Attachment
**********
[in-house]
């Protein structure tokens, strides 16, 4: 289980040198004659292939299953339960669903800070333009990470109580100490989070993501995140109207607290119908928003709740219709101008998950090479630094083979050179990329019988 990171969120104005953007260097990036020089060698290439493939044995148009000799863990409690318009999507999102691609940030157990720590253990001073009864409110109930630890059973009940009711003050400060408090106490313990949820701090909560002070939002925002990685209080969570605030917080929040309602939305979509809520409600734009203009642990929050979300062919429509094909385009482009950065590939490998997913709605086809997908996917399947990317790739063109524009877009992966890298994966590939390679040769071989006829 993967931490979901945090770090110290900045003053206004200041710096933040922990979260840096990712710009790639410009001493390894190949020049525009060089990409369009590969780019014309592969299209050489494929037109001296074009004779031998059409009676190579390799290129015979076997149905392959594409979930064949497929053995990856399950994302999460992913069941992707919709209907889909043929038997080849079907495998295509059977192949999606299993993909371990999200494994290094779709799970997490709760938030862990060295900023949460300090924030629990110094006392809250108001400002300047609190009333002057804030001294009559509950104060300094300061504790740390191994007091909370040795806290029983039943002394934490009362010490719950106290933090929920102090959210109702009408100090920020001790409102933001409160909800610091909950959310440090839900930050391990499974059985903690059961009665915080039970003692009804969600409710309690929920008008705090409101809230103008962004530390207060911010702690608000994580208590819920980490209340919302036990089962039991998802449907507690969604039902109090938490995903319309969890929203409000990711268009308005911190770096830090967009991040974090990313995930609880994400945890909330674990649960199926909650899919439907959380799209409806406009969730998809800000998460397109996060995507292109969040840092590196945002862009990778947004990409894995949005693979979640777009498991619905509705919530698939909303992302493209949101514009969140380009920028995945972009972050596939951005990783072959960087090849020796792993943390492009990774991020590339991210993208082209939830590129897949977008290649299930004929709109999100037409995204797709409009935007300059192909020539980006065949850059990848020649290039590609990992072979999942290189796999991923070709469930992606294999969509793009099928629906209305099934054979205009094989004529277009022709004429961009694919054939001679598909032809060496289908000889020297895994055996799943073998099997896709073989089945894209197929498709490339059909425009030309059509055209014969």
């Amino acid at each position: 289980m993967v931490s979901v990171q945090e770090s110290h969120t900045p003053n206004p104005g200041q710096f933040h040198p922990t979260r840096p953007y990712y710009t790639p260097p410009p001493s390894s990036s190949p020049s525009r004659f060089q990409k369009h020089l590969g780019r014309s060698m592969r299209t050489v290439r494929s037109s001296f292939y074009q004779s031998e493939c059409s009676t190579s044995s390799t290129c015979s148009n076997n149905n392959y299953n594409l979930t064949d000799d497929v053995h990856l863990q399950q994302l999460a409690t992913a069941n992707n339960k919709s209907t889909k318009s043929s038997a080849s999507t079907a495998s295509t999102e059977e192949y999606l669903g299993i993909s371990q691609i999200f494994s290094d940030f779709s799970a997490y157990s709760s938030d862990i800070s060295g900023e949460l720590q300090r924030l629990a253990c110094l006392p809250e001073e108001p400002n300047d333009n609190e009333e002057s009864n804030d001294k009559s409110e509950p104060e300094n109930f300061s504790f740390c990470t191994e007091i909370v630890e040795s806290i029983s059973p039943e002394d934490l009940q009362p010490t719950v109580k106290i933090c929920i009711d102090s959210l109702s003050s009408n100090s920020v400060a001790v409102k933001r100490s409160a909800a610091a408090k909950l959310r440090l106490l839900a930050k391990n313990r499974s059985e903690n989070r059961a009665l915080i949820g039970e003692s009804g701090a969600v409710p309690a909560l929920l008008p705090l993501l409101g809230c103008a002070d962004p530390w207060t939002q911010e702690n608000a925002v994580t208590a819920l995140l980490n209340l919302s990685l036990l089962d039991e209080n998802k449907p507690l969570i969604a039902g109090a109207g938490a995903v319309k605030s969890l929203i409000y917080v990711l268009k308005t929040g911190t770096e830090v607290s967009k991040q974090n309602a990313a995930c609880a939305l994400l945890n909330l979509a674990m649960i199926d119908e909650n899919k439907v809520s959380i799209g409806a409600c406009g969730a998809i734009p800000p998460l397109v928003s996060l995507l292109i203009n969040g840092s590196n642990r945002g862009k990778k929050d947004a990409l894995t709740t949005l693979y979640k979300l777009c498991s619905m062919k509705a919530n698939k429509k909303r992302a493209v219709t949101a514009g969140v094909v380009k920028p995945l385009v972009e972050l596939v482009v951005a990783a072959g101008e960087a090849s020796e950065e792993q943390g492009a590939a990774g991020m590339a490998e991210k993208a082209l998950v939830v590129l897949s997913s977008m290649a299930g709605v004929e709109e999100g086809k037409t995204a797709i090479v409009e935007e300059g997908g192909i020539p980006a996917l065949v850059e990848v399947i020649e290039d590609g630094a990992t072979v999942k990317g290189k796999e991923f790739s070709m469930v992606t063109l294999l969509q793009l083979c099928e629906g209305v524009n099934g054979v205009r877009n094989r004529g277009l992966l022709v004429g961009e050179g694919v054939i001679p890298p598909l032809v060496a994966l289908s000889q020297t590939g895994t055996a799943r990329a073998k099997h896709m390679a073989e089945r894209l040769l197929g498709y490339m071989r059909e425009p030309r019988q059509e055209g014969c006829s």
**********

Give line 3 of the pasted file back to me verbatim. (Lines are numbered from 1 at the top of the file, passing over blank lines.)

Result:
């Amino acid at each position: 289980m993967v931490s979901v990171q945090e770090s110290h969120t900045p003053n206004p104005g200041q710096f933040h040198p922990t979260r840096p953007y990712y710009t790639p260097p410009p001493s390894s990036s190949p020049s525009r004659f060089q990409k369009h020089l590969g780019r014309s060698m592969r299209t050489v290439r494929s037109s001296f292939y074009q004779s031998e493939c059409s009676t190579s044995s390799t290129c015979s148009n076997n149905n392959y299953n594409l979930t064949d000799d497929v053995h990856l863990q399950q994302l999460a409690t992913a069941n992707n339960k919709s209907t889909k318009s043929s038997a080849s999507t079907a495998s295509t999102e059977e192949y999606l669903g299993i993909s371990q691609i999200f494994s290094d940030f779709s799970a997490y157990s709760s938030d862990i800070s060295g900023e949460l720590q300090r924030l629990a253990c110094l006392p809250e001073e108001p400002n300047d333009n609190e009333e002057s009864n804030d001294k009559s409110e509950p104060e300094n109930f300061s504790f740390c990470t191994e007091i909370v630890e040795s806290i029983s059973p039943e002394d934490l009940q009362p010490t719950v109580k106290i933090c929920i009711d102090s959210l109702s003050s009408n100090s920020v400060a001790v409102k933001r100490s409160a909800a610091a408090k909950l959310r440090l106490l839900a930050k391990n313990r499974s059985e903690n989070r059961a009665l915080i949820g039970e003692s009804g701090a969600v409710p309690a909560l929920l008008p705090l993501l409101g809230c103008a002070d962004p530390w207060t939002q911010e702690n608000a925002v994580t208590a819920l995140l980490n209340l919302s990685l036990l089962d039991e209080n998802k449907p507690l969570i969604a039902g109090a109207g938490a995903v319309k605030s969890l929203i409000y917080v990711l268009k308005t929040g911190t770096e830090v607290s967009k991040q974090n309602a990313a995930c609880a939305l994400l945890n909330l979509a674990m649960i199926d119908e909650n899919k439907v809520s959380i799209g409806a409600c406009g969730a998809i734009p800000p998460l397109v928003s996060l995507l292109i203009n969040g840092s590196n642990r945002g862009k990778k929050d947004a990409l894995t709740t949005l693979y979640k979300l777009c498991s619905m062919k509705a919530n698939k429509k909303r992302a493209v219709t949101a514009g969140v094909v380009k920028p995945l385009v972009e972050l596939v482009v951005a990783a072959g101008e960087a090849s020796e950065e792993q943390g492009a590939a990774g991020m590339a490998e991210k993208a082209l998950v939830v590129l897949s997913s977008m290649a299930g709605v004929e709109e999100g086809k037409t995204a797709i090479v409009e935007e300059g997908g192909i020539p980006a996917l065949v850059e990848v399947i020649e290039d590609g630094a990992t072979v999942k990317g290189k796999e991923f790739s070709m469930v992606t063109l294999l969509q793009l083979c099928e629906g209305v524009n099934g054979v205009r877009n094989r004529g277009l992966l022709v004429g961009e050179g694919v054939i001679p890298p598909l032809v060496a994966l289908s000889q020297t590939g895994t055996a799943r990329a073998k099997h896709m390679a073989e089945r894209l040769l197929g498709y490339m071989r059909e425009p030309r019988q059509e055209g014969c006829s």